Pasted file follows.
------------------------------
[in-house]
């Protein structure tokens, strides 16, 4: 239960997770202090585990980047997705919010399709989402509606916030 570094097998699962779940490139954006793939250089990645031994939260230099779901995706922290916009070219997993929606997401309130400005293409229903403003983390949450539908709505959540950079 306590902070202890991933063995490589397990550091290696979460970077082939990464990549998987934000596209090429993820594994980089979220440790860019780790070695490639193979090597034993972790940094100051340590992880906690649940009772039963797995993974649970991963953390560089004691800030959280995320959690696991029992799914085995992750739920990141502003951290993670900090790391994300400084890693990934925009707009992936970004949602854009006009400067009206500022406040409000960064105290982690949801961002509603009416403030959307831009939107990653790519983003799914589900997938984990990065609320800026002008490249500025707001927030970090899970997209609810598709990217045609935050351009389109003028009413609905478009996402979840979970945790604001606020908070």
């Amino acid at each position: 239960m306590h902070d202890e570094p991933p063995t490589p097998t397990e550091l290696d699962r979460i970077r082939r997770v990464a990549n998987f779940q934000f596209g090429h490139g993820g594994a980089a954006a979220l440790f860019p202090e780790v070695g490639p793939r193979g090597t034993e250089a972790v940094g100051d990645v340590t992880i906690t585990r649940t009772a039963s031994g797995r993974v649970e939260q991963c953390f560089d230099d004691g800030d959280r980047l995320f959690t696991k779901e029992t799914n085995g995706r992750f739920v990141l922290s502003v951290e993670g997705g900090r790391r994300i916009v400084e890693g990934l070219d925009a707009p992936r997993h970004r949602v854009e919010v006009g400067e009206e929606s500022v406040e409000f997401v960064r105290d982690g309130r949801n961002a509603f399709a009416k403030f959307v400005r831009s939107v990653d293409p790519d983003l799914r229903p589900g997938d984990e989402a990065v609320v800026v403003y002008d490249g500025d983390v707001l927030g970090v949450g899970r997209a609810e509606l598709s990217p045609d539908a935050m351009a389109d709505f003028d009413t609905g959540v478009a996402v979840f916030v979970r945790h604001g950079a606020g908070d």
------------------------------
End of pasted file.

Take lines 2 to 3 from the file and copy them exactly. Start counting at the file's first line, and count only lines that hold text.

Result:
């Protein structure tokens, strides 16, 4: 239960997770202090585990980047997705919010399709989402509606916030 570094097998699962779940490139954006793939250089990645031994939260230099779901995706922290916009070219997993929606997401309130400005293409229903403003983390949450539908709505959540950079 306590902070202890991933063995490589397990550091290696979460970077082939990464990549998987934000596209090429993820594994980089979220440790860019780790070695490639193979090597034993972790940094100051340590992880906690649940009772039963797995993974649970991963953390560089004691800030959280995320959690696991029992799914085995992750739920990141502003951290993670900090790391994300400084890693990934925009707009992936970004949602854009006009400067009206500022406040409000960064105290982690949801961002509603009416403030959307831009939107990653790519983003799914589900997938984990990065609320800026002008490249500025707001927030970090899970997209609810598709990217045609935050351009389109003028009413609905478009996402979840979970945790604001606020908070």
């Amino acid at each position: 239960m306590h902070d202890e570094p991933p063995t490589p097998t397990e550091l290696d699962r979460i970077r082939r997770v990464a990549n998987f779940q934000f596209g090429h490139g993820g594994a980089a954006a979220l440790f860019p202090e780790v070695g490639p793939r193979g090597t034993e250089a972790v940094g100051d990645v340590t992880i906690t585990r649940t009772a039963s031994g797995r993974v649970e939260q991963c953390f560089d230099d004691g800030d959280r980047l995320f959690t696991k779901e029992t799914n085995g995706r992750f739920v990141l922290s502003v951290e993670g997705g900090r790391r994300i916009v400084e890693g990934l070219d925009a707009p992936r997993h970004r949602v854009e919010v006009g400067e009206e929606s500022v406040e409000f997401v960064r105290d982690g309130r949801n961002a509603f399709a009416k403030f959307v400005r831009s939107v990653d293409p790519d983003l799914r229903p589900g997938d984990e989402a990065v609320v800026v403003y002008d490249g500025d983390v707001l927030g970090v949450g899970r997209a609810e509606l598709s990217p045609d539908a935050m351009a389109d709505f003028d009413t609905g959540v478009a996402v979840f916030v979970r945790h604001g950079a606020g908070d």